Super Bowl XLVIII drew well over a hundred million viewers to a spectacle akin to the Fourth of July, and at nine million dollars a minute the most coveted three hours for major league advertisers. The commercials can be more enjoyable than the game itself and clever ads go viral before the fourth quarter ends. This year’s offerings included a sixty-second spot produced for Budweiser Beer showing a homecoming celebration for Army helicopter pilot Chuck Nadd returning from Afghanistan. Starting with an airport reunion the ad cuts to marching bands, fire trucks, and hundreds of cheering citizens holding signs and waving flags. As I thought about the confetti-gun exuberance, the burly Clydesdales pulling the Anheuser-Busch wagon with the heroic soldier aboard, elevated on cases of Bud, the abject wholesomeness and couch-potato patriotism of this celebration annoyed me. I suspect there were plenty of soldiers and veterans watching who felt the same way.
Budweiser’s ad portrays a soldier’s homecoming the way cavalier consumers want to see it. The warrior (preferably male) is healthy and handsome. He has a faithful girlfriend and loving family waiting at home, and a whole community ready to cheer his return. For civilians and soldiers alike, this picture is dangerously misleading. The reality, of course, is that returning from a war zone can be a surreal experience, especially for combatants, and adjusting so difficult that many turn to alcohol and drugs to relieve the anger, depression, and memories that haunt them. A third of all active duty troops returning from combat will experience PTSD or the effects of traumatic brain injury. The Veterans Administration reports that every day twenty-two veterans commit suicide. Who wants to be reminded of the invisible wounds of war when the game’s on?
Most Americans know little about military life and have little reason to learn. For two generations the fighting and dying have been the burden of young volunteers. Since 9/11, less than one percent of the population serves in uniform. This enormous gap between the American public and the nation’s warriors presents a challenge for both citizens and their elected representatives in Washington. Relationships between the Pentagon and government are frequently contentious and trust hard to come by. The commander in chief and his staff can be blamed for uncertain commands and inconsistent behavior, making it difficult for the military to do its job. The Pentagon on the other hand closes ranks to protect its own interests and preserve an inbred culture that bristles at civilian interference.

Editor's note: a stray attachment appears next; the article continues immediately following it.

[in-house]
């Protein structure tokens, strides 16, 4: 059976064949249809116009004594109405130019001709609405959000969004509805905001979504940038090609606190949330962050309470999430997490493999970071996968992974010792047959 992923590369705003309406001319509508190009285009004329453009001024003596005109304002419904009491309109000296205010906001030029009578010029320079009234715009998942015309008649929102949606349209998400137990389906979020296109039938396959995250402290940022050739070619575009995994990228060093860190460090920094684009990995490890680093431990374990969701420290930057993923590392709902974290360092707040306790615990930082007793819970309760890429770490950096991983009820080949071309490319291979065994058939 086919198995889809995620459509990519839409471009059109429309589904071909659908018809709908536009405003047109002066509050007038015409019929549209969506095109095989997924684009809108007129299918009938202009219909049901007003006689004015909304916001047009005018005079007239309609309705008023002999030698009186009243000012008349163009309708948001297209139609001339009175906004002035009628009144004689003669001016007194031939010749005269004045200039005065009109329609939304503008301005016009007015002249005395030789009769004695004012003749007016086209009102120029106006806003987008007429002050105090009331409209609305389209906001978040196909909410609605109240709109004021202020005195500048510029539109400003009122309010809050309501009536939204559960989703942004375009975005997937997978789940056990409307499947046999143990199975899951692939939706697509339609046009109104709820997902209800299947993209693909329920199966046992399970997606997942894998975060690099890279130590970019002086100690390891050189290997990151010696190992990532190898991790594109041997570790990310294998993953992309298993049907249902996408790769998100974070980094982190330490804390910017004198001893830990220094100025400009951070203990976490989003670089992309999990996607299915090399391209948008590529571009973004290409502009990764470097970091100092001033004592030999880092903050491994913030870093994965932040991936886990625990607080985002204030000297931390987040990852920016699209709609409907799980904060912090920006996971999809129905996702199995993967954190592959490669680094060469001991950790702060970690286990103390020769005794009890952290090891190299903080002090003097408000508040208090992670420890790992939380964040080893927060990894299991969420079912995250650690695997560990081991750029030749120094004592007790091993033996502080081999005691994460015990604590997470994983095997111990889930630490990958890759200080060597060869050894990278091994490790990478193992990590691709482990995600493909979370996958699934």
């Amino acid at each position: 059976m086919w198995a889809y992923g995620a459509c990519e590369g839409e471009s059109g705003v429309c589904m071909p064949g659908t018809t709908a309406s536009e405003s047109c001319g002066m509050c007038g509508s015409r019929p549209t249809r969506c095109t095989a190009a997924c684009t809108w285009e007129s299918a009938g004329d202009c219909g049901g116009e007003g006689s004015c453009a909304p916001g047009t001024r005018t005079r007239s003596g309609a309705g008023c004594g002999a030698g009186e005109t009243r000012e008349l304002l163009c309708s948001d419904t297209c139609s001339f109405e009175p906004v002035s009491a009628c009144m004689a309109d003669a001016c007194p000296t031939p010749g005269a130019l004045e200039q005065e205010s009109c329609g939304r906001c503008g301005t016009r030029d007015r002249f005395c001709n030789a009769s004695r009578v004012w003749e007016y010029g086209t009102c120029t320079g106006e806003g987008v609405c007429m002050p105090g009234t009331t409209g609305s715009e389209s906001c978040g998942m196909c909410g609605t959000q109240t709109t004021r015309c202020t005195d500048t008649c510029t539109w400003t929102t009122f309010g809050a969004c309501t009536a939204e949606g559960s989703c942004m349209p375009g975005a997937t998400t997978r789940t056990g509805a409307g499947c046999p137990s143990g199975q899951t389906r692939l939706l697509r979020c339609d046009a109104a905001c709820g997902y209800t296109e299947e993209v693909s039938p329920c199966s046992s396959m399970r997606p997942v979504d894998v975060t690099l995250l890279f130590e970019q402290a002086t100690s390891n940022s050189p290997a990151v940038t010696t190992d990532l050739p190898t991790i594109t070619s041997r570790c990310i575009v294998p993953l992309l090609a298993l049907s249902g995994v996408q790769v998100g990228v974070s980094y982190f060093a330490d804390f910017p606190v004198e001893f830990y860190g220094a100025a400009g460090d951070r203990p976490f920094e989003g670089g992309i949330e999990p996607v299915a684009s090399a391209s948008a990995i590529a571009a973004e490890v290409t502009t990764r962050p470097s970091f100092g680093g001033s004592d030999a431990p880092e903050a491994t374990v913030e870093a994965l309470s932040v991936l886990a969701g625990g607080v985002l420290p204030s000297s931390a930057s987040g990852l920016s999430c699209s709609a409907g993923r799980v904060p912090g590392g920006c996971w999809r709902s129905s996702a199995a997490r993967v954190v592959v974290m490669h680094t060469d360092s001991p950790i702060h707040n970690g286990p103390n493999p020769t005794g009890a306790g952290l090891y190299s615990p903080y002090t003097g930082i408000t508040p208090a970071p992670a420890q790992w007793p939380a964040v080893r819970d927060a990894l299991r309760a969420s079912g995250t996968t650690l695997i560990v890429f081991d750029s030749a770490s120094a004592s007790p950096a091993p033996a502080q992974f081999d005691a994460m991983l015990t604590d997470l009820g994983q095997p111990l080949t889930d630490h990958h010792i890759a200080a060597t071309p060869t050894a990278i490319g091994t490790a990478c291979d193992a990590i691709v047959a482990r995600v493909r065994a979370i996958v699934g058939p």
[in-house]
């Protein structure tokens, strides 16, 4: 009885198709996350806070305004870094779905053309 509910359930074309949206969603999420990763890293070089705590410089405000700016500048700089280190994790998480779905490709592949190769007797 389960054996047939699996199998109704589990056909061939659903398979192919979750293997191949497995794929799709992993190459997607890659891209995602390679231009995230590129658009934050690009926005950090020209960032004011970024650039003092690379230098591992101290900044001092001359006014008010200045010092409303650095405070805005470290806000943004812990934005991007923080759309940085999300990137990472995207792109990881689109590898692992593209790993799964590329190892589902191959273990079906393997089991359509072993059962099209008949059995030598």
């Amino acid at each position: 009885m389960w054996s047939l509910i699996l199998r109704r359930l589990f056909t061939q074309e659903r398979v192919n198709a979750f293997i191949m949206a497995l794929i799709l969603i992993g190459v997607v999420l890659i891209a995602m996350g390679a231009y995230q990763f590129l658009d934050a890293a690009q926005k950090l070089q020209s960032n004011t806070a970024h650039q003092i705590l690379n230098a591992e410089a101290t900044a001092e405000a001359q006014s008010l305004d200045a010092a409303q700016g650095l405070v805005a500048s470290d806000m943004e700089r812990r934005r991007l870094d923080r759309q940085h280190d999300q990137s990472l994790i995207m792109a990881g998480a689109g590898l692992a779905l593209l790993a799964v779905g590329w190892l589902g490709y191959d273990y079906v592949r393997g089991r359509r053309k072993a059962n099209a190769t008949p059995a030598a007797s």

After Vietnam the end of the draft meant the end of citizen soldiers conscripted from every state whose service linked all Americans to war and the military. Since the first Gulf War a professional, all-volunteer force has grown stronger and more effective, but also more isolated. The values and norms of military life necessarily diverge from civilian society where obedience is a choice and aggression restrained. The cultural divide widens as the Pentagon emphasizes elite forces whose special ops are secret, even to their own families. As smaller units trained for specific missions develop distinct identities, military culture becomes even more insular. Special Forces enjoy an elevated status—on both sides of the culture gap. Intensive training, unique skills, and a potent mystique set these soldiers apart. Civilians become enthralled by Hollywood’s version of Green Berets and Navy Seals as super human. In reality they’re exceptional, multi-skilled warriors who deserve recognition, but placing any military force on a pedestal strengthens the myth of American exceptionalism, the belief that our superior way of life will not be equaled, nor will our military power. Contributing to this myth is a war-making machine that truly is the greatest the world has ever seen.
Regardless of strength, sending young volunteers to war on the nation’s behalf presents a moral dilemma. What’s at risk? A professional volunteer force lets the entire population off the hook. Government leaders can more easily use war as a tool for foreign policy without alienating too many constituents. Civilians can feel insulated from the physical and psychological scars of war: the troops fight and die while the country sits back to watch a football game and drink responsibly. Even the ads make us feel good.